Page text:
Your Input is Your Output

“Or do you not know that your body is a temple of the Holy Spirit within you, whom you have from God? You are not your own, for you were bought with a price. So glorify God in your body.” 1 Corinthians 6:19-20

Give me a rainy day and I’ll watch a movie with you in a split second. Or tell me you want to go on a road trip and I’ll be the DJ because there is nothing better than a good sing-a-long. Take me on vacation and I’ll be great with doing nothing but reading a book all day.

I love the arts and find it fascinating to see how some creatively develop in new and innovative ways and how others remain timeless. I believe that God delights in the arts and in the fact that we can see and learn more of who God is through them.

Sadly, we live in a fallen world and things in it that are good have the capability to be tainted; flawed against their original purpose. The arts are an example of this. Think about it. In the sea of movies you’ve watched, music you’ve listened to, or books you’ve read in the past year, what percentage of those would you say God delights in? Before you roll your eyes like I did SO many times in high school when my parents would challenge me on this, hear me out.

God tells us in the scriptures that our body is a temple of the Holy Spirit and that, “You are not your own…therefore, honor God with your body.” That’s referring to what we put into our body physically, yes, but also mentally and spiritually. In Philippians 4:8, Paul tells us to think about whatever is true, noble, pure, lovely, admirable, excellent, or praiseworthy. For what we put in will in some form become the output.

As I hinted at earlier, I butted heads with my parents countless times regarding which arts were inappropriate for me. There is a website called “pluggedin” through Focus on the Family that reviews every form of media with a Christian mindset. It can tell you how many curse words a movie has and what they are. Yeah, serious dedication to the cause. My parents loved it and I hated it.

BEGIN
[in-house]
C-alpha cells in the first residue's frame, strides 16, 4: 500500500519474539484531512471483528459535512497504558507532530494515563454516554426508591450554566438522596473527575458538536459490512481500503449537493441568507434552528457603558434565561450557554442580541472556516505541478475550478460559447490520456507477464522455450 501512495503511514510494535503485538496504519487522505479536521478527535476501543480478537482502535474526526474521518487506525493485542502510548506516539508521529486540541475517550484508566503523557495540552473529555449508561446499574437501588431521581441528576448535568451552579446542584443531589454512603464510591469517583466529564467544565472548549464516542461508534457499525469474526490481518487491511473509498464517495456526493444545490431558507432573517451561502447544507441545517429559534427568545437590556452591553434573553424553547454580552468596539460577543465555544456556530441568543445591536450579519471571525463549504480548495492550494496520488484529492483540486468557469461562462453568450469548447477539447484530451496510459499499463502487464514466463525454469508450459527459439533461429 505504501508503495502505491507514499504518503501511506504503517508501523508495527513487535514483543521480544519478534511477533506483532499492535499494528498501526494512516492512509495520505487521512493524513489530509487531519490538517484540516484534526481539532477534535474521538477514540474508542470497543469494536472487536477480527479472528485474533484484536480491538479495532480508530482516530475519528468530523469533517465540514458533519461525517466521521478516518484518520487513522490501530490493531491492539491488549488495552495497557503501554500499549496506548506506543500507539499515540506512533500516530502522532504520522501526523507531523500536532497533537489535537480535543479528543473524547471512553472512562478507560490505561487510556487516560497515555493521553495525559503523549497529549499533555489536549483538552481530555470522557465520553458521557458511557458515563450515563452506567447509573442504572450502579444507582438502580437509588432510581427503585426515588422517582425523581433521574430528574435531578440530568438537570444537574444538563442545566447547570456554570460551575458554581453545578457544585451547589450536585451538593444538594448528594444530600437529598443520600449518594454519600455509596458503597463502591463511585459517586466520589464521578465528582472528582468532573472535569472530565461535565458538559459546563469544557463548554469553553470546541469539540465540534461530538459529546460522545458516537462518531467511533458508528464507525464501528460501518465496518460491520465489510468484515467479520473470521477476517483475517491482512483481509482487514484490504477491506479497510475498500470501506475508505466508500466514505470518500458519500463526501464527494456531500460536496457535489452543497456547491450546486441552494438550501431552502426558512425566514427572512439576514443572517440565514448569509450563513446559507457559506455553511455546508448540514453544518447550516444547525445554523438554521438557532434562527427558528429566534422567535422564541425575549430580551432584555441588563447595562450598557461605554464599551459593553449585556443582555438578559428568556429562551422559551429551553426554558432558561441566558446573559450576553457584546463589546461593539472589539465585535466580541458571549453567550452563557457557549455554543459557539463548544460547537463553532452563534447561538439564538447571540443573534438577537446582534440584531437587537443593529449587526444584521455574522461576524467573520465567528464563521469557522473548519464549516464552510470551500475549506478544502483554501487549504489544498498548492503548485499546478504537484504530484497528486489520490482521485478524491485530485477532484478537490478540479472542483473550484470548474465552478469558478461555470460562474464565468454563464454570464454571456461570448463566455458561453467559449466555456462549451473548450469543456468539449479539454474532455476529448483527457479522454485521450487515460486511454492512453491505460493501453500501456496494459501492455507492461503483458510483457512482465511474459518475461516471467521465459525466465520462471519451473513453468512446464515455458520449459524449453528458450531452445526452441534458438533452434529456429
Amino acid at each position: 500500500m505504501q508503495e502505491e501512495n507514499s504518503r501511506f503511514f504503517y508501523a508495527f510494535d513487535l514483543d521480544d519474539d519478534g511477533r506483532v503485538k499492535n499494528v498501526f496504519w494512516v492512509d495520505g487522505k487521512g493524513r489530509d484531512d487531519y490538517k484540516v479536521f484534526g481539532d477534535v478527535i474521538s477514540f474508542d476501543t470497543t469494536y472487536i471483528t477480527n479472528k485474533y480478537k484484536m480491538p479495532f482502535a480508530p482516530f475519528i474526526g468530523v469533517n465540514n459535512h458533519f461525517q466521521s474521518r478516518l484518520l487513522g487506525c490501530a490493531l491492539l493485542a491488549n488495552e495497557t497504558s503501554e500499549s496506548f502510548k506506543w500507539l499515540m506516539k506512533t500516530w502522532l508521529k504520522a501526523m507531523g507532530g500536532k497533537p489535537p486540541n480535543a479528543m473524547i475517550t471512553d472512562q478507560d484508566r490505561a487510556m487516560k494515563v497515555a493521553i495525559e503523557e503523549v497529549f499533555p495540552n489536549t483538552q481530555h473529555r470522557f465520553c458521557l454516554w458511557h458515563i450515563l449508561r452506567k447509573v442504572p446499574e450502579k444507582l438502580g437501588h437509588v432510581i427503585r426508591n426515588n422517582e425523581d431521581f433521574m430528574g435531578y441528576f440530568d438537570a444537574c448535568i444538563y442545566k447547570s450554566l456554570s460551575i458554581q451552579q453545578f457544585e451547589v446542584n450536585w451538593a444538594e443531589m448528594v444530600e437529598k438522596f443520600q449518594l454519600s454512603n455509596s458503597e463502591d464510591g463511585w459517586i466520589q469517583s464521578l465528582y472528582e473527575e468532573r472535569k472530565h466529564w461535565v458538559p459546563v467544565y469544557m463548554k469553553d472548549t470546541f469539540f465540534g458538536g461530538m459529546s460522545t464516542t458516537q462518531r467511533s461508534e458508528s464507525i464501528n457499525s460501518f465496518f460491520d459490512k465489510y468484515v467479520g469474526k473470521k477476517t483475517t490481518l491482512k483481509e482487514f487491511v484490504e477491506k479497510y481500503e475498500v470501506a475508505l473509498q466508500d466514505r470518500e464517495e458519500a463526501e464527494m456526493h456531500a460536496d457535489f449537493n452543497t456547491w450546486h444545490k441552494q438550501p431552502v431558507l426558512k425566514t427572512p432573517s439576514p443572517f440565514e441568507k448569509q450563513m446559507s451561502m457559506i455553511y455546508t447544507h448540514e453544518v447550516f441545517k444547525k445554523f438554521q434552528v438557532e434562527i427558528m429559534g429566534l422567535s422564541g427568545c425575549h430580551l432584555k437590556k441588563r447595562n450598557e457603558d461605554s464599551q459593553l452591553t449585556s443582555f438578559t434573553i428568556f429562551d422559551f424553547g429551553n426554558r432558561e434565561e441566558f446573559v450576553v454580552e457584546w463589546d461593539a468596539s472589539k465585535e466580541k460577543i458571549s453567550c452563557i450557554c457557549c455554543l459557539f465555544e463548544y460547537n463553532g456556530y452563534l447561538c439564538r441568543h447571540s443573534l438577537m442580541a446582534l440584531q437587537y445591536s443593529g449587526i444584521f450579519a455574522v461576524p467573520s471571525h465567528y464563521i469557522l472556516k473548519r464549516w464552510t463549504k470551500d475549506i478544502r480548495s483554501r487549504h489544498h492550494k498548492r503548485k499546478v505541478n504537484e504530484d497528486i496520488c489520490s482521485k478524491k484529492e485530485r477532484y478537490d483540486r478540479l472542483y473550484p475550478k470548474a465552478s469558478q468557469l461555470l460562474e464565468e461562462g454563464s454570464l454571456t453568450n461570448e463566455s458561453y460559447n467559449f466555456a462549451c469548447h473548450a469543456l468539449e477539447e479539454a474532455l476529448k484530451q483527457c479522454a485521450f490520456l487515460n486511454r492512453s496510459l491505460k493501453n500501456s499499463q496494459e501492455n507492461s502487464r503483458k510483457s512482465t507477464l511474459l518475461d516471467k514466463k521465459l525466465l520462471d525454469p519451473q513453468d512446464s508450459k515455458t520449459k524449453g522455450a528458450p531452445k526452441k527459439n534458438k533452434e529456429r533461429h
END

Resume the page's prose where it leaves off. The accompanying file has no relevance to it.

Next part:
I had to turn down invitations to go see particular movies with my friends. There were certain books I wasn’t allowed to read. I couldn’t listen to music that was inappropriate. So when my peers at school were talking about the movie they went to see Friday and how awesome it was, I couldn’t really join in. And it was really hard.

Looking back now, I could not be more grateful for my parents and how they groomed me to really think about what I put into myself. When I went to college, I gained a lot of freedom. So yes, I defied what I would’ve typically done in high school and didn’t filter what I watched, listened too, or even read as much, but it was a short-lived season. I realized that I really hadn’t missed anything and that I would rather fill myself with truths than lies.

The moments of missing out on conversations or having to turn down an invitation to be with friends were hard ones, but because of those moments, I have not become numbed down to what the culture says is life-fulfilling and “cool.”

How can we be light when what we put into ourselves is full of darkness? We are made to be light, so we must choose to fill ourselves with it so that it will pour out!

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